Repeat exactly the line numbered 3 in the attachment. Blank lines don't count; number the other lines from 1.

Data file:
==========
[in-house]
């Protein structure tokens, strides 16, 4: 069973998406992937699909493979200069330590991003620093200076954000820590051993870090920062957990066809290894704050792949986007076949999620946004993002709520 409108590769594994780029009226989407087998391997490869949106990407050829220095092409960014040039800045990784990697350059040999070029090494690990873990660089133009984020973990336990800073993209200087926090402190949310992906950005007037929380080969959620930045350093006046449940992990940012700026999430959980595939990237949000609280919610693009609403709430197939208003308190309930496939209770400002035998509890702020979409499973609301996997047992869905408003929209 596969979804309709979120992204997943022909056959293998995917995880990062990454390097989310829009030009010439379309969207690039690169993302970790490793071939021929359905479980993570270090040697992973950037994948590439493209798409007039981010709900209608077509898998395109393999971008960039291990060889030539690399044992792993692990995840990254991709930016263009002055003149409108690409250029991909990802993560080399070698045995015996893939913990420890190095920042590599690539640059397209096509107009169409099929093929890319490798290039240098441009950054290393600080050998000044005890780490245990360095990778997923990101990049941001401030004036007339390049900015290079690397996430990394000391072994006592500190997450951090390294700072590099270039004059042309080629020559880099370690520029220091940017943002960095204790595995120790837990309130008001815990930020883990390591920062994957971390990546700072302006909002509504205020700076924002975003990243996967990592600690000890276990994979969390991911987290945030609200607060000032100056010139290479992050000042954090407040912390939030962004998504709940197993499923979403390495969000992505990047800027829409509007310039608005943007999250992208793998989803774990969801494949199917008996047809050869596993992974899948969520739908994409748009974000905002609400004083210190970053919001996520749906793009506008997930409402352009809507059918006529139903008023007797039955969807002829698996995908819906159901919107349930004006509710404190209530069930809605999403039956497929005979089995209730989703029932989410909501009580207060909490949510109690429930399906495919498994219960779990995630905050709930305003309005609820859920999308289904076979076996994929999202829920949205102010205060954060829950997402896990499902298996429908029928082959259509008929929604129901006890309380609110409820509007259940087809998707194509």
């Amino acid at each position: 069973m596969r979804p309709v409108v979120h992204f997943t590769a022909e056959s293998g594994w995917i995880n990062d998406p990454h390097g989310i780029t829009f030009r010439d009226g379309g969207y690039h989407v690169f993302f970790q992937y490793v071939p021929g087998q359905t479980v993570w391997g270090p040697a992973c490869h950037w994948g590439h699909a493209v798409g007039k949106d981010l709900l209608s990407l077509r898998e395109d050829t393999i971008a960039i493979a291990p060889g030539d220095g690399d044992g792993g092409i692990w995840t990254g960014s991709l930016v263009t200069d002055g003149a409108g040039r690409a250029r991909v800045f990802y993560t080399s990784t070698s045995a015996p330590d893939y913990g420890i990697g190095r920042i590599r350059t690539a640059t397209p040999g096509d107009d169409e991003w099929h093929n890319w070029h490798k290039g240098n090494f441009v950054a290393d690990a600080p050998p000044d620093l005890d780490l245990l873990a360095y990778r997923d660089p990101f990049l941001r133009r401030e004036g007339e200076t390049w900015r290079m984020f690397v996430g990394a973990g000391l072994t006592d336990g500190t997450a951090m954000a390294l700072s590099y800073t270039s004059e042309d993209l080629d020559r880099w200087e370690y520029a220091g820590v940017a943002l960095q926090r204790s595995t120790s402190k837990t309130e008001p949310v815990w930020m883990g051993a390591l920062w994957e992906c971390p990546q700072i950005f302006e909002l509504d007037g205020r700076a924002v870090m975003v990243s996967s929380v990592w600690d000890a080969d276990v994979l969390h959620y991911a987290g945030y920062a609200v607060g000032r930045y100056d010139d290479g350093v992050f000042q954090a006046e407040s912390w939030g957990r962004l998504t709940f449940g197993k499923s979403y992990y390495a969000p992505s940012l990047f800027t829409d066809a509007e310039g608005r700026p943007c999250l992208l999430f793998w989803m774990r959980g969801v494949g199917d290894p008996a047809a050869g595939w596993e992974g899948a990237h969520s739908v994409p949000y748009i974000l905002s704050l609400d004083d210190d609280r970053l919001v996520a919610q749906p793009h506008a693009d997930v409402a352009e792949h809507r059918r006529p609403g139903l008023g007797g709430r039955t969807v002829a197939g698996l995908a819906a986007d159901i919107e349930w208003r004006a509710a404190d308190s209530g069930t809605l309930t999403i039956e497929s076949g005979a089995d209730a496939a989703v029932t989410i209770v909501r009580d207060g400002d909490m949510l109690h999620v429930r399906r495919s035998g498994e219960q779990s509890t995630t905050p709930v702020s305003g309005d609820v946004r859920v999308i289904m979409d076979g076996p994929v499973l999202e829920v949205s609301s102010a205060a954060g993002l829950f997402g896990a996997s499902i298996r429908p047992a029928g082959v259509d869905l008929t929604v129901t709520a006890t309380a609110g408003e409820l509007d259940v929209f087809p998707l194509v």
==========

């Amino acid at each position: 069973m596969r979804p309709v409108v979120h992204f997943t590769a022909e056959s293998g594994w995917i995880n990062d998406p990454h390097g989310i780029t829009f030009r010439d009226g379309g969207y690039h989407v690169f993302f970790q992937y490793v071939p021929g087998q359905t479980v993570w391997g270090p040697a992973c490869h950037w994948g590439h699909a493209v798409g007039k949106d981010l709900l209608s990407l077509r898998e395109d050829t393999i971008a960039i493979a291990p060889g030539d220095g690399d044992g792993g092409i692990w995840t990254g960014s991709l930016v263009t200069d002055g003149a409108g040039r690409a250029r991909v800045f990802y993560t080399s990784t070698s045995a015996p330590d893939y913990g420890i990697g190095r920042i590599r350059t690539a640059t397209p040999g096509d107009d169409e991003w099929h093929n890319w070029h490798k290039g240098n090494f441009v950054a290393d690990a600080p050998p000044d620093l005890d780490l245990l873990a360095y990778r997923d660089p990101f990049l941001r133009r401030e004036g007339e200076t390049w900015r290079m984020f690397v996430g990394a973990g000391l072994t006592d336990g500190t997450a951090m954000a390294l700072s590099y800073t270039s004059e042309d993209l080629d020559r880099w200087e370690y520029a220091g820590v940017a943002l960095q926090r204790s595995t120790s402190k837990t309130e008001p949310v815990w930020m883990g051993a390591l920062w994957e992906c971390p990546q700072i950005f302006e909002l509504d007037g205020r700076a924002v870090m975003v990243s996967s929380v990592w600690d000890a080969d276990v994979l969390h959620y991911a987290g945030y920062a609200v607060g000032r930045y100056d010139d290479g350093v992050f000042q954090a006046e407040s912390w939030g957990r962004l998504t709940f449940g197993k499923s979403y992990y390495a969000p992505s940012l990047f800027t829409d066809a509007e310039g608005r700026p943007c999250l992208l999430f793998w989803m774990r959980g969801v494949g199917d290894p008996a047809a050869g595939w596993e992974g899948a990237h969520s739908v994409p949000y748009i974000l905002s704050l609400d004083d210190d609280r970053l919001v996520a919610q749906p793009h506008a693009d997930v409402a352009e792949h809507r059918r006529p609403g139903l008023g007797g709430r039955t969807v002829a197939g698996l995908a819906a986007d159901i919107e349930w208003r004006a509710a404190d308190s209530g069930t809605l309930t999403i039956e497929s076949g005979a089995d209730a496939a989703v029932t989410i209770v909501r009580d207060g400002d909490m949510l109690h999620v429930r399906r495919s035998g498994e219960q779990s509890t995630t905050p709930v702020s305003g309005d609820v946004r859920v999308i289904m979409d076979g076996p994929v499973l999202e829920v949205s609301s102010a205060a954060g993002l829950f997402g896990a996997s499902i298996r429908p047992a029928g082959v259509d869905l008929t929604v129901t709520a006890t309380a609110g408003e409820l509007d259940v929209f087809p998707l194509v």